Dr. Jon's version of reading food labels
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Thread: Dr. Jon's version of reading food labels

  1. #1
    HersheyK's Dad's Avatar
    HersheyK's Dad is offline Senior Member
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    Feb 2009
    Minnetonka, MN

    DefaultDr. Jon's version of reading food labels

    For what its worth.

    Do you know how to read pet food label? If you don't you should definitely learn. Just like us, our dogs are only as healthy as the food they eat. So how do you find out what's in their food? By learning how to read a label, you can learn a great deal about the food you are feeding your pets. You can even learn how to compare one food to another and choose the one best suited for your dog.

    First, let's look at understanding the label. As with human food labels, pet food labels are strictly regulated by the federal government, the Food and Drug Administration and the Department of Agriculture, and must follow stringent guidelines. Pet food labels are typically divided into two separate sections: the principal product display and information about the food.

    Principal Display - Product Name

    This part of the pet food label contains the brand name of the food as well as the specific food or formula contained in the can. It lists which meat is primarily used in the food and may indicate for which age group the food is intended (growing, maintenance, adult). The product weight, in grams and ounces, is also included. The principal display also includes the type of animal the food is meant for - dogs or cats.

    How the product is listed on the label is also strictly regulated. In order to call something "Beef for Dogs," at least 95 percent of the product must be the named meat, without counting the moisture content. If the moisture content is included, at least 70 percent of the product must be the meat listed. If the name has a combination of meats, such as "Chicken and Liver," the two products together must be 95 percent of the product with the first ingredient listed more prevalent.

    If the amount of the meat is over 25 percent but less than 95 percent, a qualifier must be added. The word dinner is a commonly added qualifier but platter, entrée, nuggets and formula are also common. Also, just because the product name says "chicken formula" doesn't mean beef or fish are not added. Check the ingredient list to find out which meats are also included.

    Another rule regarding product name is the newly approved use of "with". In pet food such as "Dog Food with Chicken," since the word "chicken" follows "with," that food must have at least three percent of the food as chicken. This wording can fool some people. "Beef Dog Food" is very different than "Dog Food with Beef." The first has 95 percent beef. The second only has three percent beef.

    Informational Section

    In addition to displaying the product name, brand name, weight and intended species, the pet food label also includes a more complex section. The informational section contains a list of ingredients, the guaranteed analysis, feeding instructions and nutritional adequacy claim. This is the part of the label that is most important when comparing different foods and determining the nutrients in the product.

    Ingredient List

    The list of ingredients must be in descending order. This means that the most prevalent part of the diet is listed first and then followed by each ingredient in order by weight. If your pet needs a diet low in protein, considered getting a food with several carbohydrates listed in the top five ingredients. If your pet needs high protein, get a food with the first two ingredients as meat products.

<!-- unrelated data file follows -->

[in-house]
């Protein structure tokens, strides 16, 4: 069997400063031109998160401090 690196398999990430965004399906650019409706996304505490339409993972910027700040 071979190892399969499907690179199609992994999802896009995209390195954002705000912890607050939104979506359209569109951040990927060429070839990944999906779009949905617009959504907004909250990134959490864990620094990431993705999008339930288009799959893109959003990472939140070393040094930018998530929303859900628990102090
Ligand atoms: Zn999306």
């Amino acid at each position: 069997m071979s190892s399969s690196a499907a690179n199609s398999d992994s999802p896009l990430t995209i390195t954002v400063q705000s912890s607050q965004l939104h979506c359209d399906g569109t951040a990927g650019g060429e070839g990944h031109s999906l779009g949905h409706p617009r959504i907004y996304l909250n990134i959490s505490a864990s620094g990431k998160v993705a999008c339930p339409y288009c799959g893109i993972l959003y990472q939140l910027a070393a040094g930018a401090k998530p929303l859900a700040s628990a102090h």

Guaranteed Analysis

    This section of the pet food label lists the amounts of each ingredient contained in the food. Typically, the minimum amount of the ingredients is listed and not always the exact amount. When comparing one product to another, you must take moisture content into account. The ingredients should be compared on a dry matter basis. This means that if 82 percent moisture is present in the food, the remaining items comprise 18 percent of the diet. The minimum values listed for each ingredient (besides water) should be divided by 0.18 in order to get a dry matter amount. Now two products can be compared fairly.

    Nutritional Adequacy Claim

    This section of the information area lists the life stage for which the food is made, such as "for maintenance," "for growth" or "for all life stages." If the pet food follows the guidelines set forth by the Association of American Feed Control Officials (AAFCO), the label will include a statement that says the food provides complete and balanced nutrition for a particular life stage. It will also list if the food is meant as a treat or a supplement and should be fed in combination with other foods.

    I hope this helps!


    Dr. Jon
    Hershey Kisses, In charge of getting Ed out to the dog park so that he gets some exercise.

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  3. #2
    Join Date
    Nov 2007

    DefaultRe: Dr. Jon's version of reading food labels

    Dr. Jon,
    Could you expand on, Dry Matter / Moisture Content? Is Dry Matter / Moisture Content apply to wet food specifically, is what I am guessing?

    What about problems occurring of foods being produced in China, where now we are seeing an increased amount of ingriedent substitution/switching. How is this controlled, does the FDA police this?

    Thanks for the great article.


  4. #3
    Kwinon is offline Senior Member
    Join Date
    Feb 2009

    DefaultRe: Dr. Jon's version of reading food labels

    I found this very useful, especially the part about the Produce Name. I usually just check the ingredients first w/o paying any attention to the name.


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